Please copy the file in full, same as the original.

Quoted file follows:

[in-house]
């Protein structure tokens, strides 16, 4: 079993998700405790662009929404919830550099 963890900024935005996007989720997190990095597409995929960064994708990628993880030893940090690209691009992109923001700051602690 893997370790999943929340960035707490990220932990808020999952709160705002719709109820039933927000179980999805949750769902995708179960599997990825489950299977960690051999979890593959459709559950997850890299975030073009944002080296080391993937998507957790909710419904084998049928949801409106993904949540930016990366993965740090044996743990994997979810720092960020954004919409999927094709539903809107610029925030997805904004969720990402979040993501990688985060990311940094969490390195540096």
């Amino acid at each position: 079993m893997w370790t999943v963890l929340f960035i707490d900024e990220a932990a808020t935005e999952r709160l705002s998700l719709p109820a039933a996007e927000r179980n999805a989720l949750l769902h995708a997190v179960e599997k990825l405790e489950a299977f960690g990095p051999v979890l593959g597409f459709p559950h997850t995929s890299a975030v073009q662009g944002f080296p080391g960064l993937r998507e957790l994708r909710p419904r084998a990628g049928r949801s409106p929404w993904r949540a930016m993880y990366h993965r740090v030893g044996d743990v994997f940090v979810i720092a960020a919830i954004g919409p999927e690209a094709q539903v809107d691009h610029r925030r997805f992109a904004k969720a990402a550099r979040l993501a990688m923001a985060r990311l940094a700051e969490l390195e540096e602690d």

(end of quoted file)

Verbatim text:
[in-house]
């Protein structure tokens, strides 16, 4: 079993998700405790662009929404919830550099 963890900024935005996007989720997190990095597409995929960064994708990628993880030893940090690209691009992109923001700051602690 893997370790999943929340960035707490990220932990808020999952709160705002719709109820039933927000179980999805949750769902995708179960599997990825489950299977960690051999979890593959459709559950997850890299975030073009944002080296080391993937998507957790909710419904084998049928949801409106993904949540930016990366993965740090044996743990994997979810720092960020954004919409999927094709539903809107610029925030997805904004969720990402979040993501990688985060990311940094969490390195540096």
């Amino acid at each position: 079993m893997w370790t999943v963890l929340f960035i707490d900024e990220a932990a808020t935005e999952r709160l705002s998700l719709p109820a039933a996007e927000r179980n999805a989720l949750l769902h995708a997190v179960e599997k990825l405790e489950a299977f960690g990095p051999v979890l593959g597409f459709p559950h997850t995929s890299a975030v073009q662009g944002f080296p080391g960064l993937r998507e957790l994708r909710p419904r084998a990628g049928r949801s409106p929404w993904r949540a930016m993880y990366h993965r740090v030893g044996d743990v994997f940090v979810i720092a960020a919830i954004g919409p999927e690209a094709q539903v809107d691009h610029r925030r997805f992109a904004k969720a990402a550099r979040l993501a990688m923001a985060r990311l940094a700051e969490l390195e540096e602690d």